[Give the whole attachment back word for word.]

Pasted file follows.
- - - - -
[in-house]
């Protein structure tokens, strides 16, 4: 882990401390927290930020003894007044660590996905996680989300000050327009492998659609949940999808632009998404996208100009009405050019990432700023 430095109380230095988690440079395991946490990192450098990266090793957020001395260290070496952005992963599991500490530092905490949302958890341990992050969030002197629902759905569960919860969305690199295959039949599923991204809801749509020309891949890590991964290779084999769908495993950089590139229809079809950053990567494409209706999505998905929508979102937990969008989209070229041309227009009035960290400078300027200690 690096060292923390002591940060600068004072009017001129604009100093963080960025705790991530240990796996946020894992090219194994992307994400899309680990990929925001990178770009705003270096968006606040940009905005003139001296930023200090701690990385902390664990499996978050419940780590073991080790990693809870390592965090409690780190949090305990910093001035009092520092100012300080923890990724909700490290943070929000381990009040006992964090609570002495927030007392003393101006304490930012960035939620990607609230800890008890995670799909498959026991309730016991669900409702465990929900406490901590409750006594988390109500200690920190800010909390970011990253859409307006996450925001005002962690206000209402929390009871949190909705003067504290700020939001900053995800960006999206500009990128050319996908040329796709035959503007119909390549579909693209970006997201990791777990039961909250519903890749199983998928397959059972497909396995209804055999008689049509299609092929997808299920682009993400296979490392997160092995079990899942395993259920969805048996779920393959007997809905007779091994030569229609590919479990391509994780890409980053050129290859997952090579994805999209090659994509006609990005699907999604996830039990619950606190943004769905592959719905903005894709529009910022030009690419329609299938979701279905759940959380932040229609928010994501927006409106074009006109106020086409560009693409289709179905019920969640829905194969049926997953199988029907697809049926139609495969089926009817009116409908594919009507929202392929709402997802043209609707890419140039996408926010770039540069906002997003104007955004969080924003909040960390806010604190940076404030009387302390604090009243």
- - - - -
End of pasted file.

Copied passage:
[in-house]
């Protein structure tokens, strides 16, 4: 882990401390927290930020003894007044660590996905996680989300000050327009492998659609949940999808632009998404996208100009009405050019990432700023 430095109380230095988690440079395991946490990192450098990266090793957020001395260290070496952005992963599991500490530092905490949302958890341990992050969030002197629902759905569960919860969305690199295959039949599923991204809801749509020309891949890590991964290779084999769908495993950089590139229809079809950053990567494409209706999505998905929508979102937990969008989209070229041309227009009035960290400078300027200690 690096060292923390002591940060600068004072009017001129604009100093963080960025705790991530240990796996946020894992090219194994992307994400899309680990990929925001990178770009705003270096968006606040940009905005003139001296930023200090701690990385902390664990499996978050419940780590073991080790990693809870390592965090409690780190949090305990910093001035009092520092100012300080923890990724909700490290943070929000381990009040006992964090609570002495927030007392003393101006304490930012960035939620990607609230800890008890995670799909498959026991309730016991669900409702465990929900406490901590409750006594988390109500200690920190800010909390970011990253859409307006996450925001005002962690206000209402929390009871949190909705003067504290700020939001900053995800960006999206500009990128050319996908040329796709035959503007119909390549579909693209970006997201990791777990039961909250519903890749199983998928397959059972497909396995209804055999008689049509299609092929997808299920682009993400296979490392997160092995079990899942395993259920969805048996779920393959007997809905007779091994030569229609590919479990391509994780890409980053050129290859997952090579994805999209090659994509006609990005699907999604996830039990619950606190943004769905592959719905903005894709529009910022030009690419329609299938979701279905759940959380932040229609928010994501927006409106074009006109106020086409560009693409289709179905019920969640829905194969049926997953199988029907697809049926139609495969089926009817009116409908594919009507929202392929709402997802043209609707890419140039996408926010770039540069906002997003104007955004969080924003909040960390806010604190940076404030009387302390604090009243």